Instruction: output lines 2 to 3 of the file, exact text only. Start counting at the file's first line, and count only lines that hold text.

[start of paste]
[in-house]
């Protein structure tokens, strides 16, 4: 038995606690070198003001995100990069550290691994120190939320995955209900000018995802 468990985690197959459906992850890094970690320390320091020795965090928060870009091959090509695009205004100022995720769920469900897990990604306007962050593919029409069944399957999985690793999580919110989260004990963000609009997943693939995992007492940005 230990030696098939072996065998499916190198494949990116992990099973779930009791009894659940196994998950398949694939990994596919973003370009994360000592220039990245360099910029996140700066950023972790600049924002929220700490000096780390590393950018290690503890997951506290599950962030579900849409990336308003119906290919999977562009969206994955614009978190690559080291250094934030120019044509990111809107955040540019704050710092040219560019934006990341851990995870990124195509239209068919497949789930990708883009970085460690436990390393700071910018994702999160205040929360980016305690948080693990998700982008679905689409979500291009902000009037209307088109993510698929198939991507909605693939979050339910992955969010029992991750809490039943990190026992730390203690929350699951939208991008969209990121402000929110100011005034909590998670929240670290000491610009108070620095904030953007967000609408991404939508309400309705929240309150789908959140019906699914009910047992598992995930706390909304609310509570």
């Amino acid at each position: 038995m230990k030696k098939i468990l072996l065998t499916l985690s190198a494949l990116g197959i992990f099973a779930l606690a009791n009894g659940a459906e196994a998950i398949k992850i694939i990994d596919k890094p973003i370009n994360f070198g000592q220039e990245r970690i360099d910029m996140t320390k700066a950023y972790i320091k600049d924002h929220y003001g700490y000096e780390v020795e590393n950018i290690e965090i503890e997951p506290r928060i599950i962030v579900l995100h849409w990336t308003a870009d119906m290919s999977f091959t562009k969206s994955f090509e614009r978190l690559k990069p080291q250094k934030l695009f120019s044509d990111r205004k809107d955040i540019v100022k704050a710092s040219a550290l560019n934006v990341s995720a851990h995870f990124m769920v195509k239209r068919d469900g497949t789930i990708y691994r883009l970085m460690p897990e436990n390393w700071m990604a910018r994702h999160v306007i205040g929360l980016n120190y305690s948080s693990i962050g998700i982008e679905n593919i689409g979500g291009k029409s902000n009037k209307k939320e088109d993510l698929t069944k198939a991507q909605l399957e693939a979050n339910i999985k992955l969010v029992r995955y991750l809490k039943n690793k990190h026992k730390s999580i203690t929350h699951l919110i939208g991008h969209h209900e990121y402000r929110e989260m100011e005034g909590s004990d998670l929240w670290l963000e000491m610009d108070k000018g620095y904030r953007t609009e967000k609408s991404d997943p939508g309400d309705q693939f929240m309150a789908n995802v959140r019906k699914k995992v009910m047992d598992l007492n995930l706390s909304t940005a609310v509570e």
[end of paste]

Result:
């Protein structure tokens, strides 16, 4: 038995606690070198003001995100990069550290691994120190939320995955209900000018995802 468990985690197959459906992850890094970690320390320091020795965090928060870009091959090509695009205004100022995720769920469900897990990604306007962050593919029409069944399957999985690793999580919110989260004990963000609009997943693939995992007492940005 230990030696098939072996065998499916190198494949990116992990099973779930009791009894659940196994998950398949694939990994596919973003370009994360000592220039990245360099910029996140700066950023972790600049924002929220700490000096780390590393950018290690503890997951506290599950962030579900849409990336308003119906290919999977562009969206994955614009978190690559080291250094934030120019044509990111809107955040540019704050710092040219560019934006990341851990995870990124195509239209068919497949789930990708883009970085460690436990390393700071910018994702999160205040929360980016305690948080693990998700982008679905689409979500291009902000009037209307088109993510698929198939991507909605693939979050339910992955969010029992991750809490039943990190026992730390203690929350699951939208991008969209990121402000929110100011005034909590998670929240670290000491610009108070620095904030953007967000609408991404939508309400309705929240309150789908959140019906699914009910047992598992995930706390909304609310509570």
């Amino acid at each position: 038995m230990k030696k098939i468990l072996l065998t499916l985690s190198a494949l990116g197959i992990f099973a779930l606690a009791n009894g659940a459906e196994a998950i398949k992850i694939i990994d596919k890094p973003i370009n994360f070198g000592q220039e990245r970690i360099d910029m996140t320390k700066a950023y972790i320091k600049d924002h929220y003001g700490y000096e780390v020795e590393n950018i290690e965090i503890e997951p506290r928060i599950i962030v579900l995100h849409w990336t308003a870009d119906m290919s999977f091959t562009k969206s994955f090509e614009r978190l690559k990069p080291q250094k934030l695009f120019s044509d990111r205004k809107d955040i540019v100022k704050a710092s040219a550290l560019n934006v990341s995720a851990h995870f990124m769920v195509k239209r068919d469900g497949t789930i990708y691994r883009l970085m460690p897990e436990n390393w700071m990604a910018r994702h999160v306007i205040g929360l980016n120190y305690s948080s693990i962050g998700i982008e679905n593919i689409g979500g291009k029409s902000n009037k209307k939320e088109d993510l698929t069944k198939a991507q909605l399957e693939a979050n339910i999985k992955l969010v029992r995955y991750l809490k039943n690793k990190h026992k730390s999580i203690t929350h699951l919110i939208g991008h969209h209900e990121y402000r929110e989260m100011e005034g909590s004990d998670l929240w670290l963000e000491m610009d108070k000018g620095y904030r953007t609009e967000k609408s991404d997943p939508g309400d309705q693939f929240m309150a789908n995802v959140r019906k699914k995992v009910m047992d598992l007492n995930l706390s909304t940005a609310v509570e």